APPELLATE COURT OF ILLINOIS, FOURTH DISTRICT
519 N.E.2d 32, 165 Ill. App. 3d 346, 116 Ill. Dec. 442 1988.IL.56
Appeal from the Circuit Court of Adams County; the Hon. John C. Wooleyhan, Judge, presiding.
JUSTICE LUND delivered the opinion of the court. McCULLOUGH and KNECHT, JJ., concur.
DECISION OF THE COURT DELIVERED BY THE HONORABLE JUDGE LUND
In February 1987, the circuit court of Adams County revoked the probation of the respondent minor D.P. based upon a supplemental petition and, after a Dispositional hearing, ordered D.P. committed to the Department of Corrections (Department), Juvenile Division, for an indeterminate term. The respondent minor appeals, arguing (1) under the law in effect at the time of the offenses for which he was placed on probation, he could not be ordered to pay restitution on unrelated charges which were dismissed; and (2) the circuit court abused its discretion by rejecting the recommendations of the chief probation officer and the State's Attorney for a Disposition of 45 days in the county youth home, rather than a term of imprisonment at the Department. However, we need not discuss these arguments.
On our own motion, we raised the question of whether the trial court had jurisdiction to enter an order revoking probation and committing the respondent to the Department after the fixed period of probation had expired. We find the court was without jurisdiction, and we reverse. A short history of the trial court proceedings is necessary.
Respondent was adjudicated a delinquent and placed on probation for a term of 15 months on July 8, 1984. On February 26, 1985, respondent admitted to the facts alleged in a petition to revoke probation, and, as a result, probation was extended to February 26, 1986. On April 26, 1985, respondent failed to appear for a status hearing, and a bench warrant was issued. On January 7, 1987, a supplemental petition to revoke probation was filed; respondent appeared; and on January 16, 1987, this petition was found to be proved. On February 25, 1987, the trial court revoked probation and ordered respondent committed. This appeal followed thereafter.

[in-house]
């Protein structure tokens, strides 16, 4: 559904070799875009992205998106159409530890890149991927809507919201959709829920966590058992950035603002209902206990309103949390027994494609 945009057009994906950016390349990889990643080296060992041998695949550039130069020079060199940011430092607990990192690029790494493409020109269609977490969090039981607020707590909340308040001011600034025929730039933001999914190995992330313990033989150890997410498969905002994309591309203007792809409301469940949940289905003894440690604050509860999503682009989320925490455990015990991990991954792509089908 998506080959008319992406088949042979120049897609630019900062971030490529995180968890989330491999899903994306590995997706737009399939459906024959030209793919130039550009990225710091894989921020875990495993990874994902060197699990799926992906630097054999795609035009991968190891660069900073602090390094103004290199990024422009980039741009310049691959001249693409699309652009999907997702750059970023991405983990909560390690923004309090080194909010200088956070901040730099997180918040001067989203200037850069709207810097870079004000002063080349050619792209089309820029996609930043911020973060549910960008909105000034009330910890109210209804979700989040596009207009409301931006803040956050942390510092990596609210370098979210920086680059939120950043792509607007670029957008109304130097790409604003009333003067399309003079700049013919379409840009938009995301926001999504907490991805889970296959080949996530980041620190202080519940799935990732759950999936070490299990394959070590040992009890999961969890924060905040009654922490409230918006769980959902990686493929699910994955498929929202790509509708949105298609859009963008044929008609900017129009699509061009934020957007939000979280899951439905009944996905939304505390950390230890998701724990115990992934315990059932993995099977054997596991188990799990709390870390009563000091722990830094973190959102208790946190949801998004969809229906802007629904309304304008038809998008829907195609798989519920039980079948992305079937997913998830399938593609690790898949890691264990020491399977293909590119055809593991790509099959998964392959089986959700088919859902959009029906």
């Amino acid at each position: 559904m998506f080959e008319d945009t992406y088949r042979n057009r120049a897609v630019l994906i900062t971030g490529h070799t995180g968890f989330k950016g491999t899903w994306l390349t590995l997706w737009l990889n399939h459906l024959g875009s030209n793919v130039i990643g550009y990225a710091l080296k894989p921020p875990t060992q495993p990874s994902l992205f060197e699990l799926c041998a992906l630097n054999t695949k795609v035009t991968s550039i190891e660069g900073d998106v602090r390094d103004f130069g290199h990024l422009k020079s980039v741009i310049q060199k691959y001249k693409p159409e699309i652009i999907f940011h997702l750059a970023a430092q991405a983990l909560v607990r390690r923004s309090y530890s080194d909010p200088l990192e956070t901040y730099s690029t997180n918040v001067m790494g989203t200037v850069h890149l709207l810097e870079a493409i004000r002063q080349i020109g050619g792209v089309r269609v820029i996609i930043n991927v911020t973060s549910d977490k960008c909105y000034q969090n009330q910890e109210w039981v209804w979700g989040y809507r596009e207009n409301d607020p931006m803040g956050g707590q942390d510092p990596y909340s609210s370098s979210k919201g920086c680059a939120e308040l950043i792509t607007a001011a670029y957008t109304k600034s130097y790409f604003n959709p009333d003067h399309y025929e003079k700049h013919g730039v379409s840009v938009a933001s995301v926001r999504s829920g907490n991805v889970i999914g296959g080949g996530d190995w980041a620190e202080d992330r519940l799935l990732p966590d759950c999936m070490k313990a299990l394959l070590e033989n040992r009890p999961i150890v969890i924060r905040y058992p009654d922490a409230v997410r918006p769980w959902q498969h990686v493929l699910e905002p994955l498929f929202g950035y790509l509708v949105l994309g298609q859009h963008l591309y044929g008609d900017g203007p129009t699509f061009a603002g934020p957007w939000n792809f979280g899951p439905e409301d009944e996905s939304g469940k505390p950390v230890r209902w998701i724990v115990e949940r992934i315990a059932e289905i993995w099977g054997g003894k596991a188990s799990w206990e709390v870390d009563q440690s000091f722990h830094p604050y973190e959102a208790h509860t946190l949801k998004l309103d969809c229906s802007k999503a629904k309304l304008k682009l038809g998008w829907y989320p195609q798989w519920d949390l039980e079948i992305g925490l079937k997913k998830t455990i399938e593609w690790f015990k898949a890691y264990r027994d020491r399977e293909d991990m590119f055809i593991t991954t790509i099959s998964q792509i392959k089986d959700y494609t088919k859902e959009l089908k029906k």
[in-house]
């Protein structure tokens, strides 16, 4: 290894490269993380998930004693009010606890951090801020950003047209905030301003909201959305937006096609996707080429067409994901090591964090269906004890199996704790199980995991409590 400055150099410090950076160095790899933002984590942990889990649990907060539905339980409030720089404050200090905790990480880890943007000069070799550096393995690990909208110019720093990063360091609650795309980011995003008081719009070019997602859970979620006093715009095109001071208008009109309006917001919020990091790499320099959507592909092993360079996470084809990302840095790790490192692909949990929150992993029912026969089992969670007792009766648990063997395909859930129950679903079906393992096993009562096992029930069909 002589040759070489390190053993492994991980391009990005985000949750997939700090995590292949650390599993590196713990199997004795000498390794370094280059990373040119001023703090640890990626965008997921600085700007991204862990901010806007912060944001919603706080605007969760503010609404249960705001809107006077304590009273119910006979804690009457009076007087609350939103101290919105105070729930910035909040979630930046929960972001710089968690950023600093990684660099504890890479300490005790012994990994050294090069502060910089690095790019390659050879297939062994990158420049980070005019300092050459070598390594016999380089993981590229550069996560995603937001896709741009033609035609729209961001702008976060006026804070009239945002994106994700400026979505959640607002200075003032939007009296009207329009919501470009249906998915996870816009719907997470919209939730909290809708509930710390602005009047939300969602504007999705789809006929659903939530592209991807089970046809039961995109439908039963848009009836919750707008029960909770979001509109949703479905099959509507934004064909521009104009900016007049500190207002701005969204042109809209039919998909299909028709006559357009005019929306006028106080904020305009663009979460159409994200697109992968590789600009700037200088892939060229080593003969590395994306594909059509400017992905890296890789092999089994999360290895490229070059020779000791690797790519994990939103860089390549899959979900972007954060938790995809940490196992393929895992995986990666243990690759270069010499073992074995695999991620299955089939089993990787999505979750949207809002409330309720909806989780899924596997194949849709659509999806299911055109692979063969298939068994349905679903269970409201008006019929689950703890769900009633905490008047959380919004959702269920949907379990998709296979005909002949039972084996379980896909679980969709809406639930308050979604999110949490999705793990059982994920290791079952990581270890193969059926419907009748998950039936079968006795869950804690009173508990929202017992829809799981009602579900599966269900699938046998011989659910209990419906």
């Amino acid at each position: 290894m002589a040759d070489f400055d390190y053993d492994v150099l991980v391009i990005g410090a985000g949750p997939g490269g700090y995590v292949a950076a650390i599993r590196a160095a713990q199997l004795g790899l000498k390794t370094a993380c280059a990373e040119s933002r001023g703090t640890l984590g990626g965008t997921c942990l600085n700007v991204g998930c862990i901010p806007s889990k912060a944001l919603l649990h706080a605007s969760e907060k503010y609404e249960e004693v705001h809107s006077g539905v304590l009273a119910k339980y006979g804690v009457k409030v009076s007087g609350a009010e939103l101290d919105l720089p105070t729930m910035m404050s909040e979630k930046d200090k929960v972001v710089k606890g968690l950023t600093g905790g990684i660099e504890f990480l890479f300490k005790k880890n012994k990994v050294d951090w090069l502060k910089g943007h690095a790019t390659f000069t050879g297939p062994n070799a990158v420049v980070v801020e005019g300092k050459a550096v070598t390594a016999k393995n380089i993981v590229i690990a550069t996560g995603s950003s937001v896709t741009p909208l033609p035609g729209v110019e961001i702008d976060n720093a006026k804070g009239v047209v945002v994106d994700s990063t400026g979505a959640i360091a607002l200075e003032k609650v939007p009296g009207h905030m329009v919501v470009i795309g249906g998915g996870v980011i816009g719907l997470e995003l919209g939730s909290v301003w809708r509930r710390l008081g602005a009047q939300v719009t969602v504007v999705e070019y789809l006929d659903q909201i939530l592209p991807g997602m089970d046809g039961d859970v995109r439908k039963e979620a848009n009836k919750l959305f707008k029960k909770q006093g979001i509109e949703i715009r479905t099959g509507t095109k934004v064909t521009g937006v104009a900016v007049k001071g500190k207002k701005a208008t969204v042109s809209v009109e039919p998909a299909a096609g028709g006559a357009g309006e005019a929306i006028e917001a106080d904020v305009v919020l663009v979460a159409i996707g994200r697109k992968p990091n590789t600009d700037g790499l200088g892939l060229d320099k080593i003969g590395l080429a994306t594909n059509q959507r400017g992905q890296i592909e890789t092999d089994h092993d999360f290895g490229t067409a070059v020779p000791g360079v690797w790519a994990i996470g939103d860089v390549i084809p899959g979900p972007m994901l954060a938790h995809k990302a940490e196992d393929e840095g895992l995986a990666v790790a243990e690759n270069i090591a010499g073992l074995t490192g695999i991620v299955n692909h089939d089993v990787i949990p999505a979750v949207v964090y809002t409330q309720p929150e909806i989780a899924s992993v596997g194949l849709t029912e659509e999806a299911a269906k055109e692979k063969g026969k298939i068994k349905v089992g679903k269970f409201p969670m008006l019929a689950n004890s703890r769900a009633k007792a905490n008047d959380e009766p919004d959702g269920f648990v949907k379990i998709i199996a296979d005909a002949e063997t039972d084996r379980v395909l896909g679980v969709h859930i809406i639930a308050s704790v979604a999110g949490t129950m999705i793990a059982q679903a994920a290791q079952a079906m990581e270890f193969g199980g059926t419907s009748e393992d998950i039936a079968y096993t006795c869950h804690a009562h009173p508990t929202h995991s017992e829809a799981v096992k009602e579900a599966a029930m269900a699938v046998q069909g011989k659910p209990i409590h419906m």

The term of probation ordered under section 5-3 of the Juvenile Court Act (Ill. Rev. Stat., 1986 Supp., ch. 37, par. 705-3) must be for a fixed term. (In re T.E. (1981), 85 Ill. 2d 326, 332, 423 N.E.2d 910, 913; In re Sneed (1978), 72 Ill. 2d 326, 334, 381 N.E.2d 272, 275.) Probation of a juvenile may not be extended or revoked without notice, hearing, and a finding that the minor has violated probation. (Sneed, 72 Ill. 2d at 333-34, 381 N.E.2d at 275.) In re Thompson (1980), 79 Ill. 2d 262, 402 N.E.2d 609, stands for the proposition that probation may be revoked on the basis of a probation violation that occurs during the probationary period even though the hearing and finding of the violation occurs after the end of the period. However, in Thompson, the supreme court expressly stated that the trial court retained subject matter jurisdiction because a petition to revoke was filed on the last day of the term of probation. 79 Ill. 2d at 268, 402 N.E.2d at 612-13.
The last paragraph of section 5 -- 3(3)(c) provides:
"The filing of a petition for violation of a condition of probation or of conditional discharge shall toll the period of probation or of conditional discharge until the final determination of the charge, and the term of probation or conditional discharge shall not run until the hearing and Disposition of the petition for violation." (Ill. Rev. Stat., 1986 Supp., ch. 37, par. 705-3(3)(c).)
A period of probation expires at the end of its specific term. Thereafter, nothing exists to revoke. Section 5 -- 3(3)(c) appears to be the exclusive method of tolling a term of probation until a hearing to revoke. In the instant case, the probation period ended on February 26, 1986. No petition to revoke was filed before the probation term ended. The ...